Today Sears is best known for their department stores and the plans to save the retail-chain from bankruptcy. But in the early 1900s Sears was thriving. Almost 1/5 of Americans subscribed to the 1,400-page catalog which featured everything from diamonds to sporting goods to furniture. Up until this time most Americans lived in multi-generational housing. Their furniture was family heirlooms and their home decorations were kept minimal. Sears knew that in order to sell more home-goods there would need a higher demand for new furniture. In response they released a new product line in 1908, which would forever change the housing market: The Sears Mail Order Home
Sears’ created mail order homes, known at the time as “kit-homes”. A kit-home would arrive via train car, in a state similar to today’s Ikea packages. Each boxcar would contain over 10,000 pieces of lumber, all the essential pieces of the home and a rather lengthy instruction manual. Sears guaranteed that a man of “average skill” would be able to completely build the home in under 90 days. Initially Sears offered 40 different models to choose from, that would grow to over 447 designs.
The Sears’ Rodessa model sold for just $907, which featured 2 Bedrooms, 1 Bathroom, a living room and kitchen.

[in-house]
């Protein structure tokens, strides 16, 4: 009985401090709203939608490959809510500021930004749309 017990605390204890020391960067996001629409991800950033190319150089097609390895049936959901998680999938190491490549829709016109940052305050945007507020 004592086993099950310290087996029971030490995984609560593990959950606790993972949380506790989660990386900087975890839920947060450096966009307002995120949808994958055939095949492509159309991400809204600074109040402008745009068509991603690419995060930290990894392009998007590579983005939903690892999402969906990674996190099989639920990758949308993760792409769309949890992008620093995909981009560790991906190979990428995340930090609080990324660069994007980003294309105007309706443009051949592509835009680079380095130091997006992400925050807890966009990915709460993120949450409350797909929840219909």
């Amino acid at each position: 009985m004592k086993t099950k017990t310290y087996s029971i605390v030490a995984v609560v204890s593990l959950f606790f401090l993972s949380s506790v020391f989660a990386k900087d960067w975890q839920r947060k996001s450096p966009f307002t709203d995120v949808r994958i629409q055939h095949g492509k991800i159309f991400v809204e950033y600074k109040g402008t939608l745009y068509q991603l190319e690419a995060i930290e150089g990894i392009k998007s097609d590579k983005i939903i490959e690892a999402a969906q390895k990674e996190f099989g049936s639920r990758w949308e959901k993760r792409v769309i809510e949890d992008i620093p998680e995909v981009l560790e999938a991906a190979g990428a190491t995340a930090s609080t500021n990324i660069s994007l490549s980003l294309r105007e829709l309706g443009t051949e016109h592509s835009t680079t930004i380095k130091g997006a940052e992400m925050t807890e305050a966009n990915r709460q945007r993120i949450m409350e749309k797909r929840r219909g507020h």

Change in the Market
Sears gave consumers a taste of the future housing industry. No longer expected to live in the same home as the past generations, as a new home was affordable. Sears shipped out over 75,000 homes across the country, for new generations to fill with new Sears furniture and appliances. Sears eventually met their demise in 1940 after years of declining sales and the economic impact of WWII.
Due to changing perceptions in the 1950s & 1960s many homeowners were embarrassed by their Sears homes and made renovations that made the home nearly unrecognizable. Now a team of Sears Homes Advocates work together to compile a list of kit-homes, you can find more information about their project here.
A Real Estate by Design agent recently sold a home in Durham, NC that has a striking resemblance to a Sears Home. Do you think it’s a match?
A huge thank you to 99% Invisible, for the wonderful podcast on the topic and to all the members of the working to conserve Sears Homes.